Care of Red Footed Tortoise

Bennett Greenberg
by Bennett Greenberg
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Different breeders have different results, but taking care not to rotate the eggs from their original orientation does not take much effort and may improve hatching rate and hatchling success. Do not incubate the eggs in a sealed container, sealed containers encourage CO2 buildup which can be detrimental to the developing eggs. The humidity in the incubator should be 80-100% and the incubator should be opened at least once a week, if not more, to allow fresh oxygen to reach the eggs.

Red-foot eggs are temperature sex dependent, incubation temperatures above 88°F (31°C) will produce females, and temperatures below 82°F (28°C) will produce males (Renquist, 1994). High temperatures however, can cause lower hatch rates and higher rates of deformed hatchlings. The ideal incubation temperature, if mixed-sex offspring are desired, is 84°F (29°C). Incubation periods range from 105 to 202 days, with an average of 150 days (Paull, 1995). After pipping, the baby tortoises will often spend a few days in their shell absorbing the yolk. Often hatchling tortoises will emerge with some yolk sac still present, cleanse the yolk sac with a mild disinfectant such as betadine and keep the hatchling on moist substrate until the yolk is absorbed (Renquist, 1994).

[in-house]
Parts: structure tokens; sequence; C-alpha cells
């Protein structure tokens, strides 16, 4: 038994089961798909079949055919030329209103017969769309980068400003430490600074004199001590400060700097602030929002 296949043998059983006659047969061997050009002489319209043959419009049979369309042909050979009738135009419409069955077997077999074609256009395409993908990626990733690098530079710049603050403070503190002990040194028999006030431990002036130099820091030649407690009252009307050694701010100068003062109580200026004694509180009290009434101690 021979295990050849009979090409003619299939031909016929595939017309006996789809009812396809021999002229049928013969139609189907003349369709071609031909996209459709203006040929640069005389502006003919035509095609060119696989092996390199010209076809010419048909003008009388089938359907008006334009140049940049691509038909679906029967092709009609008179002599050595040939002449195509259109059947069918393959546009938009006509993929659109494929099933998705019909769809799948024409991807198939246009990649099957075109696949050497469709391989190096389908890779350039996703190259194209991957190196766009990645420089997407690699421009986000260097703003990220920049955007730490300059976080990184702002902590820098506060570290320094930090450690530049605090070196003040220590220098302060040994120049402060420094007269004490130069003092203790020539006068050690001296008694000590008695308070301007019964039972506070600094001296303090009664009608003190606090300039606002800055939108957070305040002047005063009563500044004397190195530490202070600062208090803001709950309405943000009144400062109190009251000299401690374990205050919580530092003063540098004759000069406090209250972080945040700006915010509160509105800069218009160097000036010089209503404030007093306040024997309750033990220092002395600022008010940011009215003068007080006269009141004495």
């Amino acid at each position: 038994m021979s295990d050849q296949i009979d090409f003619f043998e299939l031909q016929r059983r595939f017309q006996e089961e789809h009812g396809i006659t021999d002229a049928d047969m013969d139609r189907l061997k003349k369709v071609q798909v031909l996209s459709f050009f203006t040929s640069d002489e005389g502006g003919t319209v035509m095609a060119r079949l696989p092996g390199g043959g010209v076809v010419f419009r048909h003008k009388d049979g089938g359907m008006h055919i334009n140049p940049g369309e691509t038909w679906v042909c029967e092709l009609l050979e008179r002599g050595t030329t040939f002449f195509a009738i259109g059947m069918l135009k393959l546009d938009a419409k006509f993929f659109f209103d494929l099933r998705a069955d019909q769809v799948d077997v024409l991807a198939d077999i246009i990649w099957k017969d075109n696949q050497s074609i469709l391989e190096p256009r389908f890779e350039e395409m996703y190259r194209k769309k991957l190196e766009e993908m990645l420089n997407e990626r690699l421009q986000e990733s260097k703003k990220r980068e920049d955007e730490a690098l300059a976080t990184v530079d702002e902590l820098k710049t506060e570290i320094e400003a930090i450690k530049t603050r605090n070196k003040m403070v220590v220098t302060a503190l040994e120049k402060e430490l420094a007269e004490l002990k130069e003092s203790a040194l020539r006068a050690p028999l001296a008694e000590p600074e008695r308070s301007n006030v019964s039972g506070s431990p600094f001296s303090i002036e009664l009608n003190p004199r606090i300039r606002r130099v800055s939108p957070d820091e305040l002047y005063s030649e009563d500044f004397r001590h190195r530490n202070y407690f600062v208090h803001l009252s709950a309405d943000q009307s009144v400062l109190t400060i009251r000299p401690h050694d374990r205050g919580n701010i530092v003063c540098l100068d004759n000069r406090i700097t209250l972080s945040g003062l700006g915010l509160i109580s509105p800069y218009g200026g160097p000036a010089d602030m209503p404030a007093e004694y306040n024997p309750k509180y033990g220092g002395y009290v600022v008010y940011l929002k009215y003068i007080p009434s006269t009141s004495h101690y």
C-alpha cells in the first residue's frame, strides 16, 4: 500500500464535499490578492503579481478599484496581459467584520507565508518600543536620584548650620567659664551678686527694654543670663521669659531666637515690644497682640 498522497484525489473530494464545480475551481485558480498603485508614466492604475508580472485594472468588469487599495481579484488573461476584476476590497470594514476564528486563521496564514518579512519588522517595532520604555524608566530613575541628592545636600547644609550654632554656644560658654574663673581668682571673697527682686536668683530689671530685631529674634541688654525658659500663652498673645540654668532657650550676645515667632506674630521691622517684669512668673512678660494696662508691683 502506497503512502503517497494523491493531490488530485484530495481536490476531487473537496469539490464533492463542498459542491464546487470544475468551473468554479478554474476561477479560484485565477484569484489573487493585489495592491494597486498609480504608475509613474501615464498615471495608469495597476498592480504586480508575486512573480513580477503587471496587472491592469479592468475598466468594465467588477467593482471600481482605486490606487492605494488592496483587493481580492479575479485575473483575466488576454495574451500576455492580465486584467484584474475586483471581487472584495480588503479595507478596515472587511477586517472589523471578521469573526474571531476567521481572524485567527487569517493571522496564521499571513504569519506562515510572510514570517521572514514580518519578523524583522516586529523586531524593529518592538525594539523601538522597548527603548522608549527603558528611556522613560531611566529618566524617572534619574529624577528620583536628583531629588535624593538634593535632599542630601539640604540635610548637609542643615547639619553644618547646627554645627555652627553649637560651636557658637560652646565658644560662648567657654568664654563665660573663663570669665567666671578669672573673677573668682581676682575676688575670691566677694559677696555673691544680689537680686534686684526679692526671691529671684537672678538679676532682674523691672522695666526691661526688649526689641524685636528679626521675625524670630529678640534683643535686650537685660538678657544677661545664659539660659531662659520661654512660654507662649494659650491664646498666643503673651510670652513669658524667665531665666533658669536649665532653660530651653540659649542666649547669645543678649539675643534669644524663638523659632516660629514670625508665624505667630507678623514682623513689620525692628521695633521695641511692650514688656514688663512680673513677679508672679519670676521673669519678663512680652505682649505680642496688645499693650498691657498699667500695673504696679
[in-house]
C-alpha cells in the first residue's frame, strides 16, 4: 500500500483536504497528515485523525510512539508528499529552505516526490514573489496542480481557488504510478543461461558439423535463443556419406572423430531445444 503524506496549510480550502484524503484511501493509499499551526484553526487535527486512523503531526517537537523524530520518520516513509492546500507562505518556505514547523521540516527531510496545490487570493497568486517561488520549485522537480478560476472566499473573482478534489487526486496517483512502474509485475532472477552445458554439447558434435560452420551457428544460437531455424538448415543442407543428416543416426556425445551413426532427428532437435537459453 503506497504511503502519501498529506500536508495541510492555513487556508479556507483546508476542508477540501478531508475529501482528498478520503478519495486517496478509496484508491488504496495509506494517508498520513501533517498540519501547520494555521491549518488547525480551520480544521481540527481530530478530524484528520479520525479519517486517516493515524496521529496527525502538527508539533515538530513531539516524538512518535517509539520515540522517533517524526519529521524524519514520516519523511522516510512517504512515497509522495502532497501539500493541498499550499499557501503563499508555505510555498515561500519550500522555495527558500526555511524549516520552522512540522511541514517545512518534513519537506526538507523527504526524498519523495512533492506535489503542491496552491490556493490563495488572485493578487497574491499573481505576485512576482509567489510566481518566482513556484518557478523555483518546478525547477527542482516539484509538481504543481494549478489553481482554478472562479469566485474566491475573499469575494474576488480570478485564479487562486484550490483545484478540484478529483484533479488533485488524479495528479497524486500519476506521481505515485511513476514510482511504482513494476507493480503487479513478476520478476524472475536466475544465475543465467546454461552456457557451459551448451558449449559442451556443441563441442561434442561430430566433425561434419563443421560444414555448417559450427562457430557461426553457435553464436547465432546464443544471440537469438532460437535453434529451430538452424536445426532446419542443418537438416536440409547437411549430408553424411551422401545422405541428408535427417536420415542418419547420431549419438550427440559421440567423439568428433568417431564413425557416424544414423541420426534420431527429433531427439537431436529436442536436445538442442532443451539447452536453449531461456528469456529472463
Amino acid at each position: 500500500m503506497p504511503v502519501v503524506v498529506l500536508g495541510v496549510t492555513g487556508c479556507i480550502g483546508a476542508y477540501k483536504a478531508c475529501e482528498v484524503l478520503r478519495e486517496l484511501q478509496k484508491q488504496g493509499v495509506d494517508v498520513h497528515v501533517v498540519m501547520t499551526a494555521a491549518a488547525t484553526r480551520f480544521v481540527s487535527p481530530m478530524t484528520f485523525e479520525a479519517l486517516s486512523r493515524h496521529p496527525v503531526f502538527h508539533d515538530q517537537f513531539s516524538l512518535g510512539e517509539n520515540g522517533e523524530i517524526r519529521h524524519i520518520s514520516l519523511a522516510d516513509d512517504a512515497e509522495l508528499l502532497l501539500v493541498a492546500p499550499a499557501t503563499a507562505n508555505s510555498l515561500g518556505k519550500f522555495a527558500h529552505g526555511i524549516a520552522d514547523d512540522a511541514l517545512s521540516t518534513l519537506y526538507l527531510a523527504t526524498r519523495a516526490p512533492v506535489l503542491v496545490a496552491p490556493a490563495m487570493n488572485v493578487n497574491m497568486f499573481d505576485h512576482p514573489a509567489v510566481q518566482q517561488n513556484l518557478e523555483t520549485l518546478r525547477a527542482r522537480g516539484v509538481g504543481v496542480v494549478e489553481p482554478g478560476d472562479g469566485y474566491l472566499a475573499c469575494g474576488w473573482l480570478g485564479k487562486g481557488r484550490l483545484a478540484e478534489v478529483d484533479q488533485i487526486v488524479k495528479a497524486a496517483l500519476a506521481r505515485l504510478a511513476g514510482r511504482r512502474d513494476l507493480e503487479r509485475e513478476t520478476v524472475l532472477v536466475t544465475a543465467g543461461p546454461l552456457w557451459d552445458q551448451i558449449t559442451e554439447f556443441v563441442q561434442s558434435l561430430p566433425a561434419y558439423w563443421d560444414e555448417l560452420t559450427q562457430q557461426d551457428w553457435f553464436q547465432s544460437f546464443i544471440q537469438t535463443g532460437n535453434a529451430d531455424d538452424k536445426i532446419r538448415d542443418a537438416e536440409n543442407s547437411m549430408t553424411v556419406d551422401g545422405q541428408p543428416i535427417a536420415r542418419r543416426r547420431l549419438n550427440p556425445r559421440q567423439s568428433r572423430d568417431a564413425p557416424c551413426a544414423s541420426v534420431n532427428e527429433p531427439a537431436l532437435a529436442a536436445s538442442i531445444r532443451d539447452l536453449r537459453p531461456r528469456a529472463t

Hatchling tortoises can be housed inside in aquariums on a substrate of peat moss and sand, and have the same temperature and lighting requirements as the adults. Make sure to provide areas of high humidity and a shallow water dish at all times, hatchling red-foots are very susceptible to dehydration.